How The West Coast Cured My East Coast Loneliness

North America


New York City has a special way of making you feel lonely. While anywhere else you might just feel loneliness on its own, here it’s more of a two-for-one deal – loneliness with a side-helping of irony. Because how can you be lonely when you live in a place where you’re literally almost never alone?

Loneliness catches you by surprise in this city, because it doesn’t seem to make logical sense.

After a day spent pressed up against the doors of crowded subway cars, swinging my backpack left and right to shimmy my way through midtown mobs and, at the end of the day, turning up the volume on my episode of ‘Sex and The City’ in an attempt (in vain) to drown out the sounds that my thin apartment walls did not, I felt like all I wanted, all I needed, was more time for myself; more time alone. And yet inevitably, somewhere in between the Sex and The City opening theme and Carrie’s eventual “I couldn’t help but wonder…” proclamation, I started to feel this increasing sense of hollowness that I couldn’t quite pinpoint or explain.

‘What’s up with me? Why do I feel just so … bleh about life? Isn’t this what I wanted? What the hell is missing?’

People, Till, People (Wouldn’t it be nice just to be able to point things out to your former self like that?).

While it’s not like I was a complete hermit for the first few months of living in the city, there was definitely the sense that something was missing ­– or at least out of balance. I woke up mostly everyday feeling genuine child-like excitement at waking up in New York, but as the city started to shift from a total playground to more of a home, I realized that feeling alone wasn’t enough to last the day.

Just like our ancient-Greek brothers and sisters, it took an epic journey for me to realize what it was that I was really missing. Well, sort of epic. No golden fleeces or deadly siren songs, but there were cheap round-trip tickets to San Francisco and a loosely formed plan to road trip down to San Diego. So, you know, kind of the same deal.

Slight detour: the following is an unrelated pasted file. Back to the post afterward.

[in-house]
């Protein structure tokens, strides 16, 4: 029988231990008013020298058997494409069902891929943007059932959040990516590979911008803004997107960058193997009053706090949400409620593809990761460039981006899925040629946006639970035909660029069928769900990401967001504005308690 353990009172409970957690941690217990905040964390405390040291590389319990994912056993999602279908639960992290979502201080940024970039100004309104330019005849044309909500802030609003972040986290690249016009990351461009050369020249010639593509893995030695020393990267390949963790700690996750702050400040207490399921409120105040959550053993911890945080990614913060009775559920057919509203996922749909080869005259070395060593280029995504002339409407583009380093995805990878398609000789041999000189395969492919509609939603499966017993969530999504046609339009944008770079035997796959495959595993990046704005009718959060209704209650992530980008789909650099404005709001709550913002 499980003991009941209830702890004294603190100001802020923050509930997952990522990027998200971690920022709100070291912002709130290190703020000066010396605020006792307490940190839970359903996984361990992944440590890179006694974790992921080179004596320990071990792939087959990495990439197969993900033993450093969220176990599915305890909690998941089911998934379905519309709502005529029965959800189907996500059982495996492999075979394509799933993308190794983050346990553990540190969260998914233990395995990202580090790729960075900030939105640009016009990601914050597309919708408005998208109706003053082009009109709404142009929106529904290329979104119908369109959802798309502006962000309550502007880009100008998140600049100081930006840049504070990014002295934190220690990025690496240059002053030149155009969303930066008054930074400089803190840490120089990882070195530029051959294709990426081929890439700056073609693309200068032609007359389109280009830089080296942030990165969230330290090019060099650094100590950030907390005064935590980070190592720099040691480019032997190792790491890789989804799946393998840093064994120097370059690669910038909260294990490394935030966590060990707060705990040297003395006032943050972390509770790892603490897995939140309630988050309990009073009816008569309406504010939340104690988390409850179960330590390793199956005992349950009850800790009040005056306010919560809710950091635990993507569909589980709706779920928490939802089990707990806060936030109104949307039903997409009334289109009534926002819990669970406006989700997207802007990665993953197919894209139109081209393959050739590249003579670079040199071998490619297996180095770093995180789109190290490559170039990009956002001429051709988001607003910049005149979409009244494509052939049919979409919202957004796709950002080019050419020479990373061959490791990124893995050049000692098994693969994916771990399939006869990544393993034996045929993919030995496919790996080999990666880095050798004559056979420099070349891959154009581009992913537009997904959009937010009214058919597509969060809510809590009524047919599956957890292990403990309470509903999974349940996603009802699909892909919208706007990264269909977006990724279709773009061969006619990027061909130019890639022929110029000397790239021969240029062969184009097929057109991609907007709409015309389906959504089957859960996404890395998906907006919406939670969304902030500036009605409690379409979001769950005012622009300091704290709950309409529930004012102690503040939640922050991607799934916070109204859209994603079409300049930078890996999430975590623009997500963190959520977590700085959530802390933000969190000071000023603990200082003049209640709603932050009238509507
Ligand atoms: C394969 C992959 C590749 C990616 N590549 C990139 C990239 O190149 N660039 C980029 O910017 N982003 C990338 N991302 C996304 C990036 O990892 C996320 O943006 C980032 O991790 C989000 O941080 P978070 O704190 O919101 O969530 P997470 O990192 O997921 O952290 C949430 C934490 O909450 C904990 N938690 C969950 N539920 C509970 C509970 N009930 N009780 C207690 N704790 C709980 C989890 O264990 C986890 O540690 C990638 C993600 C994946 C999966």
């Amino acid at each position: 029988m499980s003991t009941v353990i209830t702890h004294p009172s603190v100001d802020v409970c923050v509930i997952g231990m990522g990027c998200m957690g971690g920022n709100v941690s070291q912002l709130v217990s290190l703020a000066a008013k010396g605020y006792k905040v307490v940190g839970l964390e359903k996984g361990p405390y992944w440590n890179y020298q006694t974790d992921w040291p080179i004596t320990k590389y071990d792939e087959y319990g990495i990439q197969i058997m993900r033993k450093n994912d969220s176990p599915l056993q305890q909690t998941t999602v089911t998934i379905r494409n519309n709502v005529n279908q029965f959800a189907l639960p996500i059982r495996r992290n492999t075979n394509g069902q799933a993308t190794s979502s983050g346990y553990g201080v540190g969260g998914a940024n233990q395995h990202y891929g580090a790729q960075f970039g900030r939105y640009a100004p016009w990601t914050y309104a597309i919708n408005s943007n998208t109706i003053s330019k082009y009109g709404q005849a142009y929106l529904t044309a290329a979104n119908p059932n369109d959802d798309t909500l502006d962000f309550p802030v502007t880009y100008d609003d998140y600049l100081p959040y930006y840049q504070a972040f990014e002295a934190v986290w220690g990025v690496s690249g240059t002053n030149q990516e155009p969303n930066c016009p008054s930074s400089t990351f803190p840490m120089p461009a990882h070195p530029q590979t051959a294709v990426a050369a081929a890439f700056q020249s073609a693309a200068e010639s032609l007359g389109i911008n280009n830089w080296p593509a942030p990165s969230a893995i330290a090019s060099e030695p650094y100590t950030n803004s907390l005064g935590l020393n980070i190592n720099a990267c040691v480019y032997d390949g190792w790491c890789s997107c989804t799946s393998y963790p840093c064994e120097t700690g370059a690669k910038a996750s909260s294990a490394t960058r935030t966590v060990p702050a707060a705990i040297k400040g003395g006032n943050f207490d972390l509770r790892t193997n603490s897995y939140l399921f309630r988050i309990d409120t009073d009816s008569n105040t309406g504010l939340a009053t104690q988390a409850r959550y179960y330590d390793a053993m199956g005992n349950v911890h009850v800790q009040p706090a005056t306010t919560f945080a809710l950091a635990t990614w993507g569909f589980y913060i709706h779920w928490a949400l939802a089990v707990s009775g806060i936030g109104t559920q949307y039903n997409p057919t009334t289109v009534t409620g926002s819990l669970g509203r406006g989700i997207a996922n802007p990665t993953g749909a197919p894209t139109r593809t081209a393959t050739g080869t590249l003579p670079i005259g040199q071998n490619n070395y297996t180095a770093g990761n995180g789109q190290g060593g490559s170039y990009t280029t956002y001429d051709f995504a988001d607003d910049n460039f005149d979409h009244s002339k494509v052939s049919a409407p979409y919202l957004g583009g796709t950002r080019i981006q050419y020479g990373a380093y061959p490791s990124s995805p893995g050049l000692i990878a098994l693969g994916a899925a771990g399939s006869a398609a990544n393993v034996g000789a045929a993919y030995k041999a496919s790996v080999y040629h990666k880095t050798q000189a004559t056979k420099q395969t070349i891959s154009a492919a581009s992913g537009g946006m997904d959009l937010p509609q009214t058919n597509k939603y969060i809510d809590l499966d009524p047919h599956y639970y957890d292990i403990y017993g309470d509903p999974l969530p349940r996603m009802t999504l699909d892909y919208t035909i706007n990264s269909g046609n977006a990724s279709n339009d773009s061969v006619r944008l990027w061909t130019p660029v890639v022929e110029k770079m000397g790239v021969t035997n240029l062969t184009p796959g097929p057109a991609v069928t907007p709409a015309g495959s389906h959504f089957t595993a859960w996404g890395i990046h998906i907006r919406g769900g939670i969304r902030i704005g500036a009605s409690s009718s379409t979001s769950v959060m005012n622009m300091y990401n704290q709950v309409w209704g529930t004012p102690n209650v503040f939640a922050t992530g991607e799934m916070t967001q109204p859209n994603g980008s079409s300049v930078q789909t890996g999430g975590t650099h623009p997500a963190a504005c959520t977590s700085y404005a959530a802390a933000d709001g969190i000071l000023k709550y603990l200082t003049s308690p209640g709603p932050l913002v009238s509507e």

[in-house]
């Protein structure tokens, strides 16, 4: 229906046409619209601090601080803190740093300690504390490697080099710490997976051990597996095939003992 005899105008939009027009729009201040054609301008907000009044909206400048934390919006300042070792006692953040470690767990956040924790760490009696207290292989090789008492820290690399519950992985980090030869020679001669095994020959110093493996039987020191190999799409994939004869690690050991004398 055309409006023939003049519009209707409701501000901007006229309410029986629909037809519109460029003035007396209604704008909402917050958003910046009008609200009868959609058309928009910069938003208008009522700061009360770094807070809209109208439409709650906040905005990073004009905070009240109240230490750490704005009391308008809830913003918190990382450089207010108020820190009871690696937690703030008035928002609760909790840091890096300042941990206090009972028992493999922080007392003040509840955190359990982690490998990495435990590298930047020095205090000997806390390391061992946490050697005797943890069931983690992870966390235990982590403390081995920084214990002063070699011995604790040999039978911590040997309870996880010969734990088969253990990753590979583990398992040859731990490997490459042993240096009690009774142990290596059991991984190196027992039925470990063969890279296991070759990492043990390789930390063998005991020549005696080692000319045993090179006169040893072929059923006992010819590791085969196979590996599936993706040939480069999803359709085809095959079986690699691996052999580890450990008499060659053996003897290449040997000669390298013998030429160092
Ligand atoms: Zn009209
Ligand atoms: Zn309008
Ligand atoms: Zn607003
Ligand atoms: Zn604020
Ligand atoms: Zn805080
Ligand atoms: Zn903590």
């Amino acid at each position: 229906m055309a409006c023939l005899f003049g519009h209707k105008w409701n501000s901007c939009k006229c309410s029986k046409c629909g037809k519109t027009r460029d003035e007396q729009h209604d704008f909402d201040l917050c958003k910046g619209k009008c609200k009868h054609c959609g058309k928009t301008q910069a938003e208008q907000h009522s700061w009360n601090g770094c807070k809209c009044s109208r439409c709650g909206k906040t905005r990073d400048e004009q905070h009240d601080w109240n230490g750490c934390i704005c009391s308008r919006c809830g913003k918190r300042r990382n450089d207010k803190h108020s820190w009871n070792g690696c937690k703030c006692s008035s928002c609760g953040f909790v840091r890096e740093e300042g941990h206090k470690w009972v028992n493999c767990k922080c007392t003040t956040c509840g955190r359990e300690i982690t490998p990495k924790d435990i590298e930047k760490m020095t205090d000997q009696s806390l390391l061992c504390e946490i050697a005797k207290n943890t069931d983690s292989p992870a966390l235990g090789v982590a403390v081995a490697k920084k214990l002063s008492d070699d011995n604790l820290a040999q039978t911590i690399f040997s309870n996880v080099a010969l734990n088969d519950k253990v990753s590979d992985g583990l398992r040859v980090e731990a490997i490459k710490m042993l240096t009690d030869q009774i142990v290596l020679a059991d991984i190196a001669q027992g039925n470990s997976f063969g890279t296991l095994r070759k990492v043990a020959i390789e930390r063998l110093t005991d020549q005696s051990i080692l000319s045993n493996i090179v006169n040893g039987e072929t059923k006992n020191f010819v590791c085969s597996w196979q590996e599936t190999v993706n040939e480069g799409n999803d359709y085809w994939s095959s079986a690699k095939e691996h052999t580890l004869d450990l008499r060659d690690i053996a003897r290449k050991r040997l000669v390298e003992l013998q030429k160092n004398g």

I had planned the trip with an old friend of mine when the “big move to New York City” was still fresh. It was great because I could knock two things at once off my “things I talk about but don’t actually have plans to do” list: reunite with all the different friends I had made over the years that somehow all happened to end up on the west coast and drive down Highway 1.

As cool as the idea of road-tripping down California was, in hindsight, I think I really booked the trip because I craved being around close friends again. In a funny way, planning a trip like this where I’d get to see some of the people I loved most in a time when I wasn’t really seeing anyone regularly at all reminded me that I wasn’t really lonely – I was just alone. It reminded me that the loneliness I was really feeling was temporary and conditional.

It reminded me that the loneliness I was really feeling was temporary and conditional.